demultiplex incoming traffic is made on a transaction basis by the
client's transport layer. If the transaction layer intends to perform
SIP traffic demultiplexing based on stream IDs for the current
transaction it MUST follow the rules below. If the transaction layer
does not intend to use stream IDs for that purpose for this
particular transaction it MUST send the request using the SCTP stream
ID zero with the "unordered" flag set.
A transport layer receiving a request from the core (as opposed to
from a client transaction layer) MUST send the request using the SCTP
stream ID zero with the "unordered" flag set.
A transport layer performing demultiplexing based on stream IDs MUST
use an uneven stream ID to send the any request but CANCEL. CANCEL
requests MUST be sent over the stream ID that the request to be
cancelled was sent plus one (e.g., an INVITE over stream 1 and its
CANCEL over stream 2). This rule implies that the highest stream ID
(2**16-1) MUST NOT be used to send SIP traffic.
A transport layer sending a request over a stream ID different than
zero MUST be able to relate the stream ID used to send the request
with the client transaction that generated the request. This MAY be
done by implementing an indexed table that relates stream IDs with
client transactions. Responses arriving over this particular stream
ID MUST be delivered to the client transaction that generated the
request.
Requests sent over a stream different than zero MUST NOT have the
"unordered" flag set.
A particular stream ID different than zero MUST NOT be used by more
than one client transaction at a time. Note, however, that a
particular stream ID MAY be used at the same time by a client
transaction and by a server transaction.
The transaction layer is able to distinguish requests from
responses and thus it is able to decide whether to deliver
the incoming SIP message to the client or to the server
transaction.
Effectively, a particular stream ID can be reused by a new client
transaction once the client transaction currently related to it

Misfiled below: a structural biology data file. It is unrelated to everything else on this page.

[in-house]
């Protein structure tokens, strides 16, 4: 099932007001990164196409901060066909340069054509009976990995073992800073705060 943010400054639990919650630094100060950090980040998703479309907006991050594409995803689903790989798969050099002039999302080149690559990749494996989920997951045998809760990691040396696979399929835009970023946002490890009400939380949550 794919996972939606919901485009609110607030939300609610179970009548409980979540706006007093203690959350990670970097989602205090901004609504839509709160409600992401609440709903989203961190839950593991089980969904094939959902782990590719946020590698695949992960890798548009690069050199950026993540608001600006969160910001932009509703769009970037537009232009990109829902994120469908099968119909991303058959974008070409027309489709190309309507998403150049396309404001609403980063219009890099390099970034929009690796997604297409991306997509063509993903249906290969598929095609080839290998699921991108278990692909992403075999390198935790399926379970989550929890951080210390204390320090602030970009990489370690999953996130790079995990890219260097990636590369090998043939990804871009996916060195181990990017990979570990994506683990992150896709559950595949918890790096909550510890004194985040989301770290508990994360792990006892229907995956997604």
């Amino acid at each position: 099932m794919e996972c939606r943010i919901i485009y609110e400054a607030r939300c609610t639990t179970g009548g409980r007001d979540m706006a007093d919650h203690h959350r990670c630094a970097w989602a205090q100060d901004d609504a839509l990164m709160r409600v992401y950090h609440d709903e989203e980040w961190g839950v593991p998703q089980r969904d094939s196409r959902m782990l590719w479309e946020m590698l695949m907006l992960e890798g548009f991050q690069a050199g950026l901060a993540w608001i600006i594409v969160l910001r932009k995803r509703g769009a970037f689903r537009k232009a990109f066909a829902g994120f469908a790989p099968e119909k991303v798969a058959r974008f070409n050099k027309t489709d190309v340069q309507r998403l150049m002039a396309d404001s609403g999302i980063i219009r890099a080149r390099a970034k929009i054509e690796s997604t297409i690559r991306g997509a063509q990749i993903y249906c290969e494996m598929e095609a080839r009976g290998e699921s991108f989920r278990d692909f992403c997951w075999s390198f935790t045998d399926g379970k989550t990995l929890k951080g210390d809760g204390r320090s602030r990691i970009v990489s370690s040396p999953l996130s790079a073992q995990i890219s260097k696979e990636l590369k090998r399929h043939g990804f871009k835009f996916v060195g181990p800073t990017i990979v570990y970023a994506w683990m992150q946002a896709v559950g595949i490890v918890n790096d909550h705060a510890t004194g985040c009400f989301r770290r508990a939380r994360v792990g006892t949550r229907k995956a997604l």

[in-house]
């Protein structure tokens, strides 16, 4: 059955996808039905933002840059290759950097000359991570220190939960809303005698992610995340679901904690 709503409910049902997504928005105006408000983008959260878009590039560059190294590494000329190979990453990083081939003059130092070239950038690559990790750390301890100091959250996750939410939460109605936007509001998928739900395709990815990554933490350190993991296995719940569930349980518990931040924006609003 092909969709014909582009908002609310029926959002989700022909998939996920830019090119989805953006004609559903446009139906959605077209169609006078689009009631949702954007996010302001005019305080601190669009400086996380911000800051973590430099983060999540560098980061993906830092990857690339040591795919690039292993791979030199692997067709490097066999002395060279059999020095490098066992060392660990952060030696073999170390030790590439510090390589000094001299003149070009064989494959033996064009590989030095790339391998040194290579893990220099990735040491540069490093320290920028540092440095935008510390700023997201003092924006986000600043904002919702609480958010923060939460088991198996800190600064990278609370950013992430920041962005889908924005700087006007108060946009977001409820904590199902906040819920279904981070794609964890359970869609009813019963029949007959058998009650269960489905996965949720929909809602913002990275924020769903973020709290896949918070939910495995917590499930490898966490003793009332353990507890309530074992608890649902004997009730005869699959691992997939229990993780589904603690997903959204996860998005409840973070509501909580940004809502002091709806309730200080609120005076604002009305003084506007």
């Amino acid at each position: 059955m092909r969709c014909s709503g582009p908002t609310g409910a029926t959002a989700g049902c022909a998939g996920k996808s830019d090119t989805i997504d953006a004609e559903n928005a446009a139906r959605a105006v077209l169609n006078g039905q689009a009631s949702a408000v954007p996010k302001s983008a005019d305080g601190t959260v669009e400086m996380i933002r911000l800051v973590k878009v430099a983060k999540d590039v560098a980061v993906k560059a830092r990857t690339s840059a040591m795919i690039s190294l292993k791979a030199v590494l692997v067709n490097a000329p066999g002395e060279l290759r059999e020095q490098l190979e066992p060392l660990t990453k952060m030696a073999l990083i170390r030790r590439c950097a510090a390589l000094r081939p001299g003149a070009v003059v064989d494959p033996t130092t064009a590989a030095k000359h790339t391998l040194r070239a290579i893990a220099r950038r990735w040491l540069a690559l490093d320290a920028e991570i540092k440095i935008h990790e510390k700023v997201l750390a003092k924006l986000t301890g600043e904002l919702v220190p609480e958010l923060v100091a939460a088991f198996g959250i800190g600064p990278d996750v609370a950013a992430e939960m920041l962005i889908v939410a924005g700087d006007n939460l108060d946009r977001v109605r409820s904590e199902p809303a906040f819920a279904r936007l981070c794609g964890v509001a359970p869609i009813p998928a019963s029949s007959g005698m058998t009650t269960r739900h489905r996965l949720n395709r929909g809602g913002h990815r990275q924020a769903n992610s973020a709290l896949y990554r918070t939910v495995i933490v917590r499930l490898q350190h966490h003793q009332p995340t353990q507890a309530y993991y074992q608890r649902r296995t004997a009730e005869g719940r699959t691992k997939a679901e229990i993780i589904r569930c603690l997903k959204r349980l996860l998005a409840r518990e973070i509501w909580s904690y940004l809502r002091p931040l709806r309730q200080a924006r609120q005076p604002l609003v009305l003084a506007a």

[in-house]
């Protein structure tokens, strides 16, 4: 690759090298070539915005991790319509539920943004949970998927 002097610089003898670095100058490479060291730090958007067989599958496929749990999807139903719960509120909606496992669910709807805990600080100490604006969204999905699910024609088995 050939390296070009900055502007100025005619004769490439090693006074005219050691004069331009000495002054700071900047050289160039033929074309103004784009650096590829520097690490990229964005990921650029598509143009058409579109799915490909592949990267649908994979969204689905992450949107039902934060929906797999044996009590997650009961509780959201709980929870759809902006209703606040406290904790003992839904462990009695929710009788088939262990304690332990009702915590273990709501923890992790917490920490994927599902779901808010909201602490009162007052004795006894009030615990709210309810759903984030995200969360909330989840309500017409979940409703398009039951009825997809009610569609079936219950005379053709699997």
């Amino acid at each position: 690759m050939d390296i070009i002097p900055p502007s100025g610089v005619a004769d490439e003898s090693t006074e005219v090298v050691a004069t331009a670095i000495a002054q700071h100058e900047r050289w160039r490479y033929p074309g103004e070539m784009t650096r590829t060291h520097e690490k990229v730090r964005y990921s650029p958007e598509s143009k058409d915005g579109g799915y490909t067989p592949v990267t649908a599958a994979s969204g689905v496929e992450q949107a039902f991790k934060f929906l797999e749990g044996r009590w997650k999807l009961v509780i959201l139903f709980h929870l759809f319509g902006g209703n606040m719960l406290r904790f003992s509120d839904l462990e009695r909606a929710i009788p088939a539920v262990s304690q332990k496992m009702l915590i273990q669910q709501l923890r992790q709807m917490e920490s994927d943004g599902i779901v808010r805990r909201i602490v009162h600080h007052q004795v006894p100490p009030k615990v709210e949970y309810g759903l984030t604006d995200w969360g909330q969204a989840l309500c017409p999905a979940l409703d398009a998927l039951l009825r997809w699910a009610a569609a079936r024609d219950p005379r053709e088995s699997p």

terminates. If an indexed table is used, the entry corresponding to
this transaction is removed at this point of time.
ACKs are a special case. ACK requests for non-2xx responses to an
INVITE are generated by the client transaction. They MUST be sent
over the same stream ID as the INVITE was sent. ACK requests for 2xx
responses for the INVITE are generated by the Transaction User. As
previously stated, every request generated by the core is sent over
stream ID zero with the "unordered" flag set.
4.1.2 Server Side
The decision of whether or not to use the SCTP stream ID to
demultiplex incoming traffic is made on a transaction basis by the
server's transport layer. If the transaction layer intends to perform
SIP traffic demultiplexing based on stream IDs for the current
transaction it MUST follow the rules below. If the transaction layer
does not intend to use stream IDs for that purpose for this
particular transaction it MUST send all responses it generates for
this transaction over stream zero with the "unordered" flag set.
If a transport layer chooses to demultiplex traffic based on stream
IDs it MUST be able to relate stream IDs with server transactions.
This MAY be implemented using an indexed table. When a new request
arrives over a stream different than zero, if the stream ID is
related to an existing server transaction the request MUST be passed
to that server transaction. If the stream ID is not related to any
server transaction the request is passed to the core. The SIP
transport layer MUST inform the core about the stream ID the request
was received over. If the core decides to create a server transaction
for the request, it MUST inform the transport layer about the server
transaction that corresponds to that particular stream ID.
If an indexed table is used an entry relating the stream ID
with the newly created server transaction is added.
When a server transaction passes a response to the SIP transport
layer this response MUST be sent over the stream ID corresponding to
this transaction. Responses passed to the transport layer directly
from the core (no server transaction involved) MUST be sent over
stream ID zero.
Once a server transaction terminates the bundling between this sever
transaction and the stream ID is terminated as well.
If case an indexed table is implemented, the entry for this
server transaction is removed.
Regardless of the stream ID used, the SIP transport layer MUST send
every response with the "unordered" flag set.
This avoids that a loss in a provisional response affects
the delivery of a final response within a particular
transaction.
4.1.3 Size of the stream ID space
The SCTP stream identifier is a 16-bit field. Since stream zero and Note that previous versions of this document proposed to
stream 2**16-1 cannot be used as transaction identifiers there are use SCTP stream IDs as lightweight SIP transaction
2**15-1 = 32767 available stream IDs. A SIP proxy handling 333 identifiers. That proposal has been withdrawn because SIP
requests per second (1.2 million Busy Hour Call attempts) would only now provides a transaction identifier in the branch
run out of stream IDs if it only handled INVITE transactions and if parameter of the Via entries. This transaction identifier,
every transaction lasted more than 98 seconds (INVITE transactions missing in the previous SIP spec [5], makes it unnecessary
typically last much less than that). Non-INVITE transactions to use the SCTP stream IDs to demultiplex SIP traffic.
typically last less than INVITE transactions (16 seconds maximum
using default timers), so a proxy can handle a larger number of non-
INVITE transactions.